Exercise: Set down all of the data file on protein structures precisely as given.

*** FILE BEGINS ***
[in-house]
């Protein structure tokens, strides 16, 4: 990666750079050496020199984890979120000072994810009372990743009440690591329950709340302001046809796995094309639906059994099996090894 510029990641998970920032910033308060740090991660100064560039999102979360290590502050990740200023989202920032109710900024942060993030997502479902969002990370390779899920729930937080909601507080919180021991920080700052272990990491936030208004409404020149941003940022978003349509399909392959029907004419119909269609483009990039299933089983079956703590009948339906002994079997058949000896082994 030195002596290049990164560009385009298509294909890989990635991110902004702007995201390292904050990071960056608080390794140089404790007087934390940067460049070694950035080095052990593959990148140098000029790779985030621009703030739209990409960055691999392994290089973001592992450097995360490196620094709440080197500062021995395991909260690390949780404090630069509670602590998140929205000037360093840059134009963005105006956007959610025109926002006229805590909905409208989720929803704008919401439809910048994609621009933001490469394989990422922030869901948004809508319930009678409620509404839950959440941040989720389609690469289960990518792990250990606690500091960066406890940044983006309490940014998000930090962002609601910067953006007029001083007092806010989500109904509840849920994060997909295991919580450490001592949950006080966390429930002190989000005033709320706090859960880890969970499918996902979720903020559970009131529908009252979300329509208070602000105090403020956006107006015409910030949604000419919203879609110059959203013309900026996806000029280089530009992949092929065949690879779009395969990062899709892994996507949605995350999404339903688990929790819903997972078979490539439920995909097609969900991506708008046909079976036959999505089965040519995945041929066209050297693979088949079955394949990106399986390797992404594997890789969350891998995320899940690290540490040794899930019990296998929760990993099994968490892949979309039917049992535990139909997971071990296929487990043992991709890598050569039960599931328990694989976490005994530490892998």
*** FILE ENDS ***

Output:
[in-house]
């Protein structure tokens, strides 16, 4: 990666750079050496020199984890979120000072994810009372990743009440690591329950709340302001046809796995094309639906059994099996090894 510029990641998970920032910033308060740090991660100064560039999102979360290590502050990740200023989202920032109710900024942060993030997502479902969002990370390779899920729930937080909601507080919180021991920080700052272990990491936030208004409404020149941003940022978003349509399909392959029907004419119909269609483009990039299933089983079956703590009948339906002994079997058949000896082994 030195002596290049990164560009385009298509294909890989990635991110902004702007995201390292904050990071960056608080390794140089404790007087934390940067460049070694950035080095052990593959990148140098000029790779985030621009703030739209990409960055691999392994290089973001592992450097995360490196620094709440080197500062021995395991909260690390949780404090630069509670602590998140929205000037360093840059134009963005105006956007959610025109926002006229805590909905409208989720929803704008919401439809910048994609621009933001490469394989990422922030869901948004809508319930009678409620509404839950959440941040989720389609690469289960990518792990250990606690500091960066406890940044983006309490940014998000930090962002609601910067953006007029001083007092806010989500109904509840849920994060997909295991919580450490001592949950006080966390429930002190989000005033709320706090859960880890969970499918996902979720903020559970009131529908009252979300329509208070602000105090403020956006107006015409910030949604000419919203879609110059959203013309900026996806000029280089530009992949092929065949690879779009395969990062899709892994996507949605995350999404339903688990929790819903997972078979490539439920995909097609969900991506708008046909079976036959999505089965040519995945041929066209050297693979088949079955394949990106399986390797992404594997890789969350891998995320899940690290540490040794899930019990296998929760990993099994968490892949979309039917049992535990139909997971071990296929487990043992991709890598050569039960599931328990694989976490005994530490892998």